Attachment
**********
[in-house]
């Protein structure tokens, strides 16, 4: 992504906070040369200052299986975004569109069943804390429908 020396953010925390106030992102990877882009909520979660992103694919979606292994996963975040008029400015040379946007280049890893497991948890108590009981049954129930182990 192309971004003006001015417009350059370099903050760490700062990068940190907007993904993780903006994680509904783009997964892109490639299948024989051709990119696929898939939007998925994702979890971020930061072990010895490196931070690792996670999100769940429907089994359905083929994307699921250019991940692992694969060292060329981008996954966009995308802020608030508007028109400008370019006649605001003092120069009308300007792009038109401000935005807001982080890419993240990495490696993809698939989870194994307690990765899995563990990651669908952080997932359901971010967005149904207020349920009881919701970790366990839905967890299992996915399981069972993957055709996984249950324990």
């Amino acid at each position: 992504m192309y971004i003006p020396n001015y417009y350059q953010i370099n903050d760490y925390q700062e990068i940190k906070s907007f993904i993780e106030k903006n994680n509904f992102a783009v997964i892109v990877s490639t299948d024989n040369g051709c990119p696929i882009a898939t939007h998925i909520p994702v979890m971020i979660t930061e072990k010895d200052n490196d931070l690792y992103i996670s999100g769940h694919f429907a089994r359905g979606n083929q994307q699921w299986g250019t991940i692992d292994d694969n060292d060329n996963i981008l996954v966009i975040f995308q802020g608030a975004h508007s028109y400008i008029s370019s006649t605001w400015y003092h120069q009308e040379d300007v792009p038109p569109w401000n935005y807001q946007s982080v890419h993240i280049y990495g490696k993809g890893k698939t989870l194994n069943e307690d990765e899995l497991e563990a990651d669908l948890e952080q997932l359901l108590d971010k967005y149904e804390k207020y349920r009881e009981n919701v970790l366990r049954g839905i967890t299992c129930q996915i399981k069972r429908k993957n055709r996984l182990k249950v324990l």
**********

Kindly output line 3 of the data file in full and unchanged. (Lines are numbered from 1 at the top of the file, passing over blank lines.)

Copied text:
């Amino acid at each position: 992504m192309y971004i003006p020396n001015y417009y350059q953010i370099n903050d760490y925390q700062e990068i940190k906070s907007f993904i993780e106030k903006n994680n509904f992102a783009v997964i892109v990877s490639t299948d024989n040369g051709c990119p696929i882009a898939t939007h998925i909520p994702v979890m971020i979660t930061e072990k010895d200052n490196d931070l690792y992103i996670s999100g769940h694919f429907a089994r359905g979606n083929q994307q699921w299986g250019t991940i692992d292994d694969n060292d060329n996963i981008l996954v966009i975040f995308q802020g608030a975004h508007s028109y400008i008029s370019s006649t605001w400015y003092h120069q009308e040379d300007v792009p038109p569109w401000n935005y807001q946007s982080v890419h993240i280049y990495g490696k993809g890893k698939t989870l194994n069943e307690d990765e899995l497991e563990a990651d669908l948890e952080q997932l359901l108590d971010k967005y149904e804390k207020y349920r009881e009981n919701v970790l366990r049954g839905i967890t299992c129930q996915i399981k069972r429908k993957n055709r996984l182990k249950v324990l």